Part Four

In an interview, Juliet d'Orsey explains that the d'Orsey home was converted into a hospital for soldiers during the war. It is here that Robert recovers from his own injuries sustained in Part Three. Once again he meets Taffler, another patient at the d'Orsey home; Robert is devastated to find that Taffler has lost both of his arms in the war. While Taffler seems to be in good spirits, he ends up attempting suicide; one day, as Juliet comes into Taffler's room to give him some flowers, she finds him trying to rub his raw arm stumps against the walls and subsequently bleed to death. Various people, including Robert, respond to Juliet's screams, and Taffler is saved.

Juliet tells Robert that his assigned room is haunted by the ghost Lady Sorrel, who comes into the room every night and lights the candles. One night, Juliet thinks it would be a neat prank to dress up as Lady Sorrel, walk into Robert's room, and light the candles. When Juliet opens the door, she sees Barbara and Robert Ross having sex, so violently that Juliet at first thinks that Robert is hurting Barbara. Although they do not see who opens the door, Juliet begins to feel guilty. When Robert eventually leaves the home, Juliet slips him a candle and a box of matches in an effort to explain herself and apologize.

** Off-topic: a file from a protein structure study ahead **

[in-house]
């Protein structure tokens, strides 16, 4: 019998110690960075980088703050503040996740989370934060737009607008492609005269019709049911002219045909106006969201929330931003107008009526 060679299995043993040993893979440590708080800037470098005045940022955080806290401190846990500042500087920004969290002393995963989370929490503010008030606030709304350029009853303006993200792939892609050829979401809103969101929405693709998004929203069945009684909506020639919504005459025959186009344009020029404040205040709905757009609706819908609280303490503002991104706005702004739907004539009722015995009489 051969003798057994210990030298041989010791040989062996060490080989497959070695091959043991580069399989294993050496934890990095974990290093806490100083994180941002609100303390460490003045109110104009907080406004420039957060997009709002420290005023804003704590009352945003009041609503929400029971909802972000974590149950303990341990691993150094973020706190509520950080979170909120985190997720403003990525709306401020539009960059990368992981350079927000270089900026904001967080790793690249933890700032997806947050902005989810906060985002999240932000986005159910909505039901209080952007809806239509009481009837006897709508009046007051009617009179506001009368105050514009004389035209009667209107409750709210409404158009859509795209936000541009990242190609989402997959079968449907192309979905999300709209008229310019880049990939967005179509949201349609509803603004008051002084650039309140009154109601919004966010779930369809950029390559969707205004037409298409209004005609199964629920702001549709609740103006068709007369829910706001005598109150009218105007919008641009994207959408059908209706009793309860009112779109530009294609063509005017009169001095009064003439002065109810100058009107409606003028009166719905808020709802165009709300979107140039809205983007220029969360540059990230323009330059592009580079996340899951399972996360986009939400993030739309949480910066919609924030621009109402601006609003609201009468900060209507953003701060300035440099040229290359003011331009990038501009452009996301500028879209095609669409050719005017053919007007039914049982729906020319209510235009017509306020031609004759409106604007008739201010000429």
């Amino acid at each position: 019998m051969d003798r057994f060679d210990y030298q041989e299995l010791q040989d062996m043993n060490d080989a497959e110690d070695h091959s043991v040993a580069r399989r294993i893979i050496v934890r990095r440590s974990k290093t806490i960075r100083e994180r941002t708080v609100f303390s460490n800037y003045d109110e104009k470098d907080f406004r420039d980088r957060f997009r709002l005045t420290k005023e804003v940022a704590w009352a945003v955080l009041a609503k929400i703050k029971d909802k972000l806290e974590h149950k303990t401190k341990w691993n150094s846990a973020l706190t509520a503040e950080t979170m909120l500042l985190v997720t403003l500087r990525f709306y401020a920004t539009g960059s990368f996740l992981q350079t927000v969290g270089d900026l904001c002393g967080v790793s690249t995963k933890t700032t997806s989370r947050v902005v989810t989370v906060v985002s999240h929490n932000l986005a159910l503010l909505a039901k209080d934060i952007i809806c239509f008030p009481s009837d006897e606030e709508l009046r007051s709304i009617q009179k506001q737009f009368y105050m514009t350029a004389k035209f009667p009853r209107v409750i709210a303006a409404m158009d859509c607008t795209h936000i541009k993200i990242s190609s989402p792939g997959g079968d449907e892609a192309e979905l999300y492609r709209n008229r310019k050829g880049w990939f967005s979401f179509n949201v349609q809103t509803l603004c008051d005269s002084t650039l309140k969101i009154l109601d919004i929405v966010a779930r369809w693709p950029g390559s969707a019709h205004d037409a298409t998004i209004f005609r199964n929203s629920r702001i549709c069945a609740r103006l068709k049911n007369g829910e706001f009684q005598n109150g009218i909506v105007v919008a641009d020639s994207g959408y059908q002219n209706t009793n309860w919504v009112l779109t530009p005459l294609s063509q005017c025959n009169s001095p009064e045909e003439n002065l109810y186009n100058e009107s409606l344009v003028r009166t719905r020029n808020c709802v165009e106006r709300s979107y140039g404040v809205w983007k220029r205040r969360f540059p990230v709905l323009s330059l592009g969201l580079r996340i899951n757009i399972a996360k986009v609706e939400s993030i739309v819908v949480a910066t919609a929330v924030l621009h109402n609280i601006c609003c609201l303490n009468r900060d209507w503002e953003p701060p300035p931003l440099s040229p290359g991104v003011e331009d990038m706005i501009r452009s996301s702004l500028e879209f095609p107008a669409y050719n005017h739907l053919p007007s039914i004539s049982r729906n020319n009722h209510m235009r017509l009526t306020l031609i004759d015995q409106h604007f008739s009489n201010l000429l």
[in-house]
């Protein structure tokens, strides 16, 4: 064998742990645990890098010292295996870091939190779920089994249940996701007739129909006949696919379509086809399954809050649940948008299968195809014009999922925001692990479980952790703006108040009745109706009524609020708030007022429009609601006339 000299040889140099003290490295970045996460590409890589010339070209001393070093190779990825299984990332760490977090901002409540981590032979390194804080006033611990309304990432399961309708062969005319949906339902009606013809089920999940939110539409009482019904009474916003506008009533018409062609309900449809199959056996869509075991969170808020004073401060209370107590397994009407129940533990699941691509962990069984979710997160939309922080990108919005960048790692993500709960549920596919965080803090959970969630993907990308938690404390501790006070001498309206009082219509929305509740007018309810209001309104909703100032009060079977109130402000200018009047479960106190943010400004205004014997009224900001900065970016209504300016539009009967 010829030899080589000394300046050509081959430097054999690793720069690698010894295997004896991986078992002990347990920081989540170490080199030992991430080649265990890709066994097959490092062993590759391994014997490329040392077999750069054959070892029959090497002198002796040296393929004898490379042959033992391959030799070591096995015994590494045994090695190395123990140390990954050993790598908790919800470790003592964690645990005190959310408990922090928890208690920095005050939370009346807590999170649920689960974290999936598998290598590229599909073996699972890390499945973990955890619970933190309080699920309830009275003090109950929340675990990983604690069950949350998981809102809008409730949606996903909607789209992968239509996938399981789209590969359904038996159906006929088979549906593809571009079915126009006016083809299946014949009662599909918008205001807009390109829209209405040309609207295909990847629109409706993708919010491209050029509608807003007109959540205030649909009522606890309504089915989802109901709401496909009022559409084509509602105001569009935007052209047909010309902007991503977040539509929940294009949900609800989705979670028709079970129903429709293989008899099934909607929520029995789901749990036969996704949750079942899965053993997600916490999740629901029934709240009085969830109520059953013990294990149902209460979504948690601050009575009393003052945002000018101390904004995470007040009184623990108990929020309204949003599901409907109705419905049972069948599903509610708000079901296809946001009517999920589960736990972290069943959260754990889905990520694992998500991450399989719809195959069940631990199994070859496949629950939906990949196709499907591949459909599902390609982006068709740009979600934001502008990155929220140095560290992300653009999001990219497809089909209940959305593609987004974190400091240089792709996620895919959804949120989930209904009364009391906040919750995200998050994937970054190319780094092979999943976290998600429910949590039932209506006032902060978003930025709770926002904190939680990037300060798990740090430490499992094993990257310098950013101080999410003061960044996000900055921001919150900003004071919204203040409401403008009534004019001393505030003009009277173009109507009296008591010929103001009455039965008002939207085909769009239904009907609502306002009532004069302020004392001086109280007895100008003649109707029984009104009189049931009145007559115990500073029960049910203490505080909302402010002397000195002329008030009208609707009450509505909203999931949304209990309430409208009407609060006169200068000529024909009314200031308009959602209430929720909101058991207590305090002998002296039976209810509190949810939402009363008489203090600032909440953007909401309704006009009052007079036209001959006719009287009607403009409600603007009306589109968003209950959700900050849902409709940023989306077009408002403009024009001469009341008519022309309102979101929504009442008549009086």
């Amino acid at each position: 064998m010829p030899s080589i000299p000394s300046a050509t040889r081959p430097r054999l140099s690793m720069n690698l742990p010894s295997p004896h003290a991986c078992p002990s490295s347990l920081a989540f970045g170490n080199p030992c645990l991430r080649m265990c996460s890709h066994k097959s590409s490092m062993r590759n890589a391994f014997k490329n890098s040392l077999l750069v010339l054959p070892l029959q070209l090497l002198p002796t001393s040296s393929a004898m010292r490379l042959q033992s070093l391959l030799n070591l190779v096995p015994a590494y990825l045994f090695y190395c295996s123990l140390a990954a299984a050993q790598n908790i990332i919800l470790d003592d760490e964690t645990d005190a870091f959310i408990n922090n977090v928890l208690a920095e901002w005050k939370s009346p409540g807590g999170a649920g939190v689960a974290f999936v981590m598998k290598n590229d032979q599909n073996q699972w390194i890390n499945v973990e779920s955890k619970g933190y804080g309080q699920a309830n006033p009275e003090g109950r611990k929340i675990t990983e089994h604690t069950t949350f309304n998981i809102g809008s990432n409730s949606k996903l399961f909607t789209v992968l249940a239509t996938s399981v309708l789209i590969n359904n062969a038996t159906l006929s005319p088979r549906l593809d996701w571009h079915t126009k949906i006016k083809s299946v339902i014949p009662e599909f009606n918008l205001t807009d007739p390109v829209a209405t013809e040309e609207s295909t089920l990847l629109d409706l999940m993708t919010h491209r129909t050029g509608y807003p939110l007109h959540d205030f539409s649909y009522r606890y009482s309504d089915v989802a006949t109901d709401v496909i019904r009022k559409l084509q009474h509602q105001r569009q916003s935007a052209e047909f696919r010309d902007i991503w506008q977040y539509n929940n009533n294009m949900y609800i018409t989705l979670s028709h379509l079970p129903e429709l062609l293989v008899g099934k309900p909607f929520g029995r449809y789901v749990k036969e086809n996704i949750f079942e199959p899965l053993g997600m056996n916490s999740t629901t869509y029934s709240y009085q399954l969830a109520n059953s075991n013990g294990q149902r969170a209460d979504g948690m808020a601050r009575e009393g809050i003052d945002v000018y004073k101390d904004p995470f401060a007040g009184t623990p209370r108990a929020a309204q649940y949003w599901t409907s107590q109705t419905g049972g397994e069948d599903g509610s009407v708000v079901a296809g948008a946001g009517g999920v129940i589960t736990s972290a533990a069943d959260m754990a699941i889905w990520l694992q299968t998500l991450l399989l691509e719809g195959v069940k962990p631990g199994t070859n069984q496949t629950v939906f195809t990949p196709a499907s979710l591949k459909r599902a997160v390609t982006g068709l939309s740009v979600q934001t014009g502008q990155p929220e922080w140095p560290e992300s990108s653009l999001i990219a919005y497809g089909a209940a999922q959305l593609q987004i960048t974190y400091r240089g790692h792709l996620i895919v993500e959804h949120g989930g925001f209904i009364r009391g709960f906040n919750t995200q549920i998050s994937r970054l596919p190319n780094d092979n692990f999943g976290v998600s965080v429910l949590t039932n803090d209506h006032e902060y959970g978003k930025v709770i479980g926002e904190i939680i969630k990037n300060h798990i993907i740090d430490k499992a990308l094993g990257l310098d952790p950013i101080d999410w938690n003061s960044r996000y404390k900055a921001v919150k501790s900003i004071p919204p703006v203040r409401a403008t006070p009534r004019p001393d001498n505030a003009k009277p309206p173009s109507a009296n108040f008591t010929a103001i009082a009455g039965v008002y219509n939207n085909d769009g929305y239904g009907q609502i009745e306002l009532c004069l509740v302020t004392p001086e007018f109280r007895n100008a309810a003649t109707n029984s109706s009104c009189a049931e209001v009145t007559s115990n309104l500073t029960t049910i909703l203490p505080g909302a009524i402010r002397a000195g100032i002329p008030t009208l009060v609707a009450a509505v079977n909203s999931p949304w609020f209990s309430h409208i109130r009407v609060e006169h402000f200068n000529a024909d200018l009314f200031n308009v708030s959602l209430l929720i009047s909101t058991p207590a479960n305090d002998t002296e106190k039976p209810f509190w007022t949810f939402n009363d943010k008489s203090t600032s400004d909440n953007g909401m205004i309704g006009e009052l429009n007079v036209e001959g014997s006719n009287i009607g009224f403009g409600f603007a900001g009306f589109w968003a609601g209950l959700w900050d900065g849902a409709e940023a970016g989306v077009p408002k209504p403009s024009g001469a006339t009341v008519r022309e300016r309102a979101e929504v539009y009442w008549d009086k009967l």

Part Five

Robert heads back to battle on a small train. He gets hopelessly lost on the way and loses his pack. After many weeks of travelling in circles, he arrives at Désolé, a mental institution. In the bath house, he is brutally raped by four men. Although he assumes that they are patients of the institution, he is horrified to learn that they are fellow soldiers. When he returns to his room, he finally receives his lost pack. He burns his only picture of Rowena, as an act of charity, reasoning that it would be horrible for something so innocent to exist in such a perverse world.